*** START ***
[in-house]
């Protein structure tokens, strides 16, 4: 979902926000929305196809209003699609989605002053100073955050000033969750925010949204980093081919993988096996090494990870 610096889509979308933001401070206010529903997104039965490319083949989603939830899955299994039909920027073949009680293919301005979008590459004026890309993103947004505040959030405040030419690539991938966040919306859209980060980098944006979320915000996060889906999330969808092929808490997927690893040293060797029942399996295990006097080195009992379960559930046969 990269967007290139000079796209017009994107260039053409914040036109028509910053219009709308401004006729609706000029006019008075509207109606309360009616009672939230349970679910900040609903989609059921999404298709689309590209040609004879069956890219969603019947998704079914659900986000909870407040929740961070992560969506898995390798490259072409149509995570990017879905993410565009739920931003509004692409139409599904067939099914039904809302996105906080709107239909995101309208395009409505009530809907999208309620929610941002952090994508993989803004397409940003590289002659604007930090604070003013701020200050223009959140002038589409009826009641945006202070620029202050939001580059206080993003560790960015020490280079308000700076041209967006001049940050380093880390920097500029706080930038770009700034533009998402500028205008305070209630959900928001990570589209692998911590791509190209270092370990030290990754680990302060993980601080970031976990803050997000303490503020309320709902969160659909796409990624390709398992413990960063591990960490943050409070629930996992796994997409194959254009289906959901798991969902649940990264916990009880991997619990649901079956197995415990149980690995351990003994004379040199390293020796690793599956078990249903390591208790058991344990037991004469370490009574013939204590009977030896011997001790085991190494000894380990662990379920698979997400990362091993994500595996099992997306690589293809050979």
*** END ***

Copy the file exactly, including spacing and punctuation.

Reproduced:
[in-house]
């Protein structure tokens, strides 16, 4: 979902926000929305196809209003699609989605002053100073955050000033969750925010949204980093081919993988096996090494990870 610096889509979308933001401070206010529903997104039965490319083949989603939830899955299994039909920027073949009680293919301005979008590459004026890309993103947004505040959030405040030419690539991938966040919306859209980060980098944006979320915000996060889906999330969808092929808490997927690893040293060797029942399996295990006097080195009992379960559930046969 990269967007290139000079796209017009994107260039053409914040036109028509910053219009709308401004006729609706000029006019008075509207109606309360009616009672939230349970679910900040609903989609059921999404298709689309590209040609004879069956890219969603019947998704079914659900986000909870407040929740961070992560969506898995390798490259072409149509995570990017879905993410565009739920931003509004692409139409599904067939099914039904809302996105906080709107239909995101309208395009409505009530809907999208309620929610941002952090994508993989803004397409940003590289002659604007930090604070003013701020200050223009959140002038589409009826009641945006202070620029202050939001580059206080993003560790960015020490280079308000700076041209967006001049940050380093880390920097500029706080930038770009700034533009998402500028205008305070209630959900928001990570589209692998911590791509190209270092370990030290990754680990302060993980601080970031976990803050997000303490503020309320709902969160659909796409990624390709398992413990960063591990960490943050409070629930996992796994997409194959254009289906959901798991969902649940990264916990009880991997619990649901079956197995415990149980690995351990003994004379040199390293020796690793599956078990249903390591208790058991344990037991004469370490009574013939204590009977030896011997001790085991190494000894380990662990379920698979997400990362091993994500595996099992997306690589293809050979």